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I'm new to game dev, and would like to know a good engine/program to code games with. I tried C#, and generally enjoyed the experience, but found that without something like MonoGame or XNA Studio, it was too slow and CPU-reliant for game dev. i also tried Unity, but found that I don't enjoy using a graphical interface, and prefer just coding with only a bit of graphical interface, like with Visual Studio. I have also tried Java, and quite enjoyed the experience, so that might work. My question is: what is a good way to make a game with mostly writing code? Any help would be appreciated! :D

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  • \$\begingroup\$ This question is very much opinion based and if I recall correctly they don't like that on these websites and might lock out the question from comments soon. That said you sound a lot like me in your pursuit of gamedev. I'd say MonoGame, XNA (frameworks for C#) and LibGDX (framework for Java) are essential tools to start out creating games. Without them as you have said, it takes much longer and you are basically spending weeks re-creating something that is already in libgdx etc. It depends on what your target platforms are and the language you most comfortable.You seem to be on the right path \$\endgroup\$ – Big T Larrity Jul 4 '17 at 19:02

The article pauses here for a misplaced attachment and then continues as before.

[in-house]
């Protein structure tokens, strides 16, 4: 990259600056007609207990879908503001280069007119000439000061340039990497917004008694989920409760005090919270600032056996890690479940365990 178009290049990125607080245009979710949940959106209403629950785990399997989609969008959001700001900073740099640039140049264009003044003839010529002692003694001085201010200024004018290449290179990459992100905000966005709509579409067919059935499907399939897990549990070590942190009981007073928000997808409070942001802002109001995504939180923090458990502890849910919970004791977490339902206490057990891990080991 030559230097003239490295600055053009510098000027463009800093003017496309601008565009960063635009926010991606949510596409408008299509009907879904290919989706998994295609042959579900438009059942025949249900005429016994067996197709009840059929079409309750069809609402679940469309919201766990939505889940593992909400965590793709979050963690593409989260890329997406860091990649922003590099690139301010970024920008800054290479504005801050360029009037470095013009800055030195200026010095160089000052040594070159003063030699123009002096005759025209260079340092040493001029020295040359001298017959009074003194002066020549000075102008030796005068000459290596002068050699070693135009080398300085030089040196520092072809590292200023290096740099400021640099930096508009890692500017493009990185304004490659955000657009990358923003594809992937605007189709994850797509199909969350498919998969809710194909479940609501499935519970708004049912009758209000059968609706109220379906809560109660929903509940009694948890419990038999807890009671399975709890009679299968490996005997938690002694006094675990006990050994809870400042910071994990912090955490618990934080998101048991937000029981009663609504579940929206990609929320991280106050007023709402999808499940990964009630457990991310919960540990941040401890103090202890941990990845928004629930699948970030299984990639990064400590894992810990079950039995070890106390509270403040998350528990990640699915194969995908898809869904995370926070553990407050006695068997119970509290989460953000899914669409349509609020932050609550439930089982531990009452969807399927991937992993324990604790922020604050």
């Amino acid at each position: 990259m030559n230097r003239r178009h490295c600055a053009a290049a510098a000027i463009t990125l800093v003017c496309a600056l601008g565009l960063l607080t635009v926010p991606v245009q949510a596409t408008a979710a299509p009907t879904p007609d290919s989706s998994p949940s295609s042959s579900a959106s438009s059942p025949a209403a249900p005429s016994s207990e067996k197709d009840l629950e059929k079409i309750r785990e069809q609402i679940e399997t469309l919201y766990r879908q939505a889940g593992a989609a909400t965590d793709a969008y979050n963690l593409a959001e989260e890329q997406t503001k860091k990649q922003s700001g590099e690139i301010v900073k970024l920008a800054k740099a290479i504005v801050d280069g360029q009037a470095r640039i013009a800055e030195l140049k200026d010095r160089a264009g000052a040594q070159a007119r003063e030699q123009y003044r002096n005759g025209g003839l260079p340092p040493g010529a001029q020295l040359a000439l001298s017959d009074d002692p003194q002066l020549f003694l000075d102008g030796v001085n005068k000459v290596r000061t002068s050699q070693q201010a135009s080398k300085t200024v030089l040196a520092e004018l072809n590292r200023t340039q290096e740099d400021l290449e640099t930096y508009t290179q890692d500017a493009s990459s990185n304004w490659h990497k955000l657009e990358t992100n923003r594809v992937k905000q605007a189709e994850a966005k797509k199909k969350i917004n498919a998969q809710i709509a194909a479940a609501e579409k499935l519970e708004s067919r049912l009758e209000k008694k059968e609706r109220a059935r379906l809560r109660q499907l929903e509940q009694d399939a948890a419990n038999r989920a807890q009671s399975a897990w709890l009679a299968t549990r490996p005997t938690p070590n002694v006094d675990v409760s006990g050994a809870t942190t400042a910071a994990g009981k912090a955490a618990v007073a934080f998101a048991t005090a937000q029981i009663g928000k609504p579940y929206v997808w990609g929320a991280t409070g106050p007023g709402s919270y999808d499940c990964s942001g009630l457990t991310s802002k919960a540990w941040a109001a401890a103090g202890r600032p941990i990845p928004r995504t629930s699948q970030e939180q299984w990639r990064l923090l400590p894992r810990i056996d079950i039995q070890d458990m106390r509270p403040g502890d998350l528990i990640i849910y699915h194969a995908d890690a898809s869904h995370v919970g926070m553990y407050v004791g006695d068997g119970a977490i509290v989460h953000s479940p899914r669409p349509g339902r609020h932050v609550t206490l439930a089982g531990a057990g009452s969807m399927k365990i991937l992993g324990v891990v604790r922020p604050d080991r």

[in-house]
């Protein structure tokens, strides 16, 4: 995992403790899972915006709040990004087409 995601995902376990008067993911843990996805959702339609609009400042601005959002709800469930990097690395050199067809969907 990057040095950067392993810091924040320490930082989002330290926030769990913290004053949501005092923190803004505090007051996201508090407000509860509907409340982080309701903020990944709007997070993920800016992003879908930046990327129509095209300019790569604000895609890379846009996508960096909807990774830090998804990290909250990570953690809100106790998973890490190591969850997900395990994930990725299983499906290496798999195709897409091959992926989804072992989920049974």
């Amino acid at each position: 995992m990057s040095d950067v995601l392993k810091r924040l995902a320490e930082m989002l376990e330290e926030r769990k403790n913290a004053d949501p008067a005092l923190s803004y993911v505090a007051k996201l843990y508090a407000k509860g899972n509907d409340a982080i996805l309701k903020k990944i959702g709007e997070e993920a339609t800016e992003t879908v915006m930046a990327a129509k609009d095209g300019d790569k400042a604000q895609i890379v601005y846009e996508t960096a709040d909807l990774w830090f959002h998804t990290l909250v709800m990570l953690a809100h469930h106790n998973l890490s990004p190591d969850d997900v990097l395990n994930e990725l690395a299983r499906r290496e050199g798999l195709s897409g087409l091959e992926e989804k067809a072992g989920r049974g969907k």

• \$\begingroup\$ If you like scene graph based engines jmonkey engine is excellent and based on java which is probably the fastest you'll get without going to c++ (and it'll be faster than c++ done poorly) \$\endgroup\$ – Richard Tingle Jul 4 '17 at 21:24
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For Java you could uses LWJGL, libgdx, or SFML (with java bindings) but as for C#, MonoGame/XNA are kinda your best options for premade engines.

You can always get OpenGL/GLEW in either Java or C# and write your own engine from scratch. If you're not familiar with certain design concepts and theory it may take (a lot) longer, but you'll know your engine inside out.

Best of luck on your game!

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  • \$\begingroup\$ Thanks! I'l try Monogame, I've heard it's like an open-source XNA, so it sounds like my thing. :D \$\endgroup\$ – Speedy Turtlez Jul 4 '17 at 19:11
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Normally would comment this but app won't let me so I'll provide as an answer.

There is absolutely nothing in unity that says you have to use their GUI beyond browsing your files and importing assets. You can work almost exclusively in Visual Studio in C# and still take advantage of all short cuts and pre-built functionality of Unity, not to mention the built in support for cross platform deployment.

I personally do not use Unity so this is not the Pov of a fanboy, but in the past I have used it as described. My personal choice is UE4 but if you don't like gui and don't want to work in C++ (mostly managed by engine) it's probably not for you.

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